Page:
Poor educational quality and attainment has long been suspected as a risk factor for cognitive problems later in life. Now the University of Minnesota is leading a national study to find out.

Using a $12.8 million federal grant, researchers will contact 25,000 people who were originally part of U.S. Department of Education surveys in the 1960s and 1970s when they were in school.

Cognitive and memory tests will determine whether these people, now in their 50s, have signs of dementia or Alzheimer's disease. That data will be checked against their childhood education and experiences.

"There are all kinds of ideas about early life experiences and when or who they might impact in terms of cognitive decline and dementia," said John Robert Warren, director of the university's Minnesota Population Center and leader of the study.

A link to childhood trauma or education level could help explain why black people are twice as likely as white people to suffer Alzheimer's, according to estimates from the Alzheimer's Association. Hispanic people are 1.5 times more likely than white people to suffer the debilitating neurological disease as well.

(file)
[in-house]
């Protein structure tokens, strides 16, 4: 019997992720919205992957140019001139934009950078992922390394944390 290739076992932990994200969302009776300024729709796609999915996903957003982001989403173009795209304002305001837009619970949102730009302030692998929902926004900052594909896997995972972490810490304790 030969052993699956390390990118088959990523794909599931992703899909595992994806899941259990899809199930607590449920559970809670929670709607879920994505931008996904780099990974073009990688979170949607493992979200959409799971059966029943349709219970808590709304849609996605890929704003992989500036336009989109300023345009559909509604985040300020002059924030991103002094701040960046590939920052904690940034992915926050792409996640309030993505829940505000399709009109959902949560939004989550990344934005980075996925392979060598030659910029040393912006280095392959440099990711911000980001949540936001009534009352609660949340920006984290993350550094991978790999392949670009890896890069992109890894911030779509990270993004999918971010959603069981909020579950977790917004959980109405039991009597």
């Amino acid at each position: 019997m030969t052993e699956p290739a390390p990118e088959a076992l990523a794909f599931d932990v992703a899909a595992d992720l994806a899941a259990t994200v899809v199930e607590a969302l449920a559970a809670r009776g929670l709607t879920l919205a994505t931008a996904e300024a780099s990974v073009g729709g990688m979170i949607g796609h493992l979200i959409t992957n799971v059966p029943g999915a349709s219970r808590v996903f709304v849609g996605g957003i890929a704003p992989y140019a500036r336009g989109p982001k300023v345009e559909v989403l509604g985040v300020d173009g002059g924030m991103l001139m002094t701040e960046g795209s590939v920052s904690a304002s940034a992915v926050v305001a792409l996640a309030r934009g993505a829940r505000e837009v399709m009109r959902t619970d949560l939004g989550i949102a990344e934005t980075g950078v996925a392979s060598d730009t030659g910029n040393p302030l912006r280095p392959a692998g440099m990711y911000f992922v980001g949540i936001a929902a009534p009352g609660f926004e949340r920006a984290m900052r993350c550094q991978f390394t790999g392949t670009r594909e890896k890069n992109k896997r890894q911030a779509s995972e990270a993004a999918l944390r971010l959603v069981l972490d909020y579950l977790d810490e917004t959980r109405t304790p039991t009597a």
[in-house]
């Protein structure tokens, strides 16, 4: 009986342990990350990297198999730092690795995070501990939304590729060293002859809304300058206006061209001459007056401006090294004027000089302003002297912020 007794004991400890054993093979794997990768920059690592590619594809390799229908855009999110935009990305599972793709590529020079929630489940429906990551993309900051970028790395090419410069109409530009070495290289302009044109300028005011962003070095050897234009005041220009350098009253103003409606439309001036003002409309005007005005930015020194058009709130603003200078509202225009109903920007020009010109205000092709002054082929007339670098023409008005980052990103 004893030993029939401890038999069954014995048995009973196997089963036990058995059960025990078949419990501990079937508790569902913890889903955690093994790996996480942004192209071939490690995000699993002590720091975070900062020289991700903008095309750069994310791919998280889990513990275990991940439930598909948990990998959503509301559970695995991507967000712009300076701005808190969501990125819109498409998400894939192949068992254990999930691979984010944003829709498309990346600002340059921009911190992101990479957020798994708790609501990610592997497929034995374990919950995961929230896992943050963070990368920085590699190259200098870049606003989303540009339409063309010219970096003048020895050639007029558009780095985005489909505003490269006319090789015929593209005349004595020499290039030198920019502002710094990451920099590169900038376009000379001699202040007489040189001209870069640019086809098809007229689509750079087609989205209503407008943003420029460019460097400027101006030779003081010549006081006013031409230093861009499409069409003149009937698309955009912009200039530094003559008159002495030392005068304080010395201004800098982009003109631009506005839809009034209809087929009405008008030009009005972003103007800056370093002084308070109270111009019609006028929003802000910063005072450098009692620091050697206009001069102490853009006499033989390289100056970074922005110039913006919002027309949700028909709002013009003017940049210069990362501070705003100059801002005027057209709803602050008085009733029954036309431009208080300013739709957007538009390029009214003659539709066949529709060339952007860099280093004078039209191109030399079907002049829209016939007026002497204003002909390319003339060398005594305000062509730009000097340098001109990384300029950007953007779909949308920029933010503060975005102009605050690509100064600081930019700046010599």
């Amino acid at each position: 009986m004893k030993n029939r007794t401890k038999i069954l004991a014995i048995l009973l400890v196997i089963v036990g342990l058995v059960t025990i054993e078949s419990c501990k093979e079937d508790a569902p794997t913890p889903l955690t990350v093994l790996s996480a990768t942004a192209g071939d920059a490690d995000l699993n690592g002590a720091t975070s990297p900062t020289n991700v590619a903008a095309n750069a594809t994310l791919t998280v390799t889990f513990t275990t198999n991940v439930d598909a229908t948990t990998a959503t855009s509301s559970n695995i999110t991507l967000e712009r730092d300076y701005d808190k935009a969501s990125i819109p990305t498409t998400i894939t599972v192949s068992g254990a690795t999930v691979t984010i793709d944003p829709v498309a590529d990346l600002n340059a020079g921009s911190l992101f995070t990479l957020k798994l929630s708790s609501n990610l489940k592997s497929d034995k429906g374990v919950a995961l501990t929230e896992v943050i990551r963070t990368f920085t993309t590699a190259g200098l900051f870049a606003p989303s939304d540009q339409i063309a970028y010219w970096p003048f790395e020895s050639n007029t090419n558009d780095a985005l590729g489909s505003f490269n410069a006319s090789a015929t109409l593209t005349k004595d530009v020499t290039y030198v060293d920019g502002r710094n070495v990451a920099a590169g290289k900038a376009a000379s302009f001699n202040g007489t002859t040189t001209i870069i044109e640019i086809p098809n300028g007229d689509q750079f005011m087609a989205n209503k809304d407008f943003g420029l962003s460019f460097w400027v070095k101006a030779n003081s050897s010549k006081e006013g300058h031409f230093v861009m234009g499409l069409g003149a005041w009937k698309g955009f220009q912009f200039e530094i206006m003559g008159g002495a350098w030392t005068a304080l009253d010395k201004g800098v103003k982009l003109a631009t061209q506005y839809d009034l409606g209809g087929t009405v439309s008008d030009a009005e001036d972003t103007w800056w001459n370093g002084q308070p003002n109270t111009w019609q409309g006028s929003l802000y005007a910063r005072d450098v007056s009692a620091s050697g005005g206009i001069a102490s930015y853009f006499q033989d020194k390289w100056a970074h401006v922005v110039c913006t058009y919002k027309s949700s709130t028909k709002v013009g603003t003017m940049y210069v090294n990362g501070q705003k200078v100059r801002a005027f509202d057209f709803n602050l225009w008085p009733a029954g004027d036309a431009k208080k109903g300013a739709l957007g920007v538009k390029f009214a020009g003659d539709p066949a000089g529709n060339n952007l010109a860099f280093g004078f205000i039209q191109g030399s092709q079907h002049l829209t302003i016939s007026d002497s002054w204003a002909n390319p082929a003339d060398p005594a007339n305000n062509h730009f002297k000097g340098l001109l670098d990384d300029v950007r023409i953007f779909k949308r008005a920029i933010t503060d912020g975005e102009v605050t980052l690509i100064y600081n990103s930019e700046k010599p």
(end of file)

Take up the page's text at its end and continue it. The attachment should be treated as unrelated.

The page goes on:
Both minority groups have historically suffered higher poverty and lower educational attainment rates in the U.S.

Questions about the link between early experiences and dementia later in life have been difficult to answer, because researchers lacked data about the childhoods of elderly people with cognitive problems.

Warren said he has worked in the distinct worlds of aging and educational research, and realized the federal education surveys were an untapped resource. The first step was a test phase five years ago by which Warren and colleagues contacted people from the 1980 federal education survey.

"We realized we could do it," he said, "and then the question became, 'what is the most important thing you could do with this kind of study?' "

Researchers from the University of Wisconsin-Madison, University of Texas at Austin, and Columbia University will join the study, funded by the National Institute on Aging.

Identifying a link could underscore the importance of child well-being, Warren said. "It becomes a way of thinking about prevention — the idea that education policy can be thought of as health care policy, that investing in schools and better programming in schools is a way to help disadvantaged people avoid diseases" and help the nation avoid medical costs.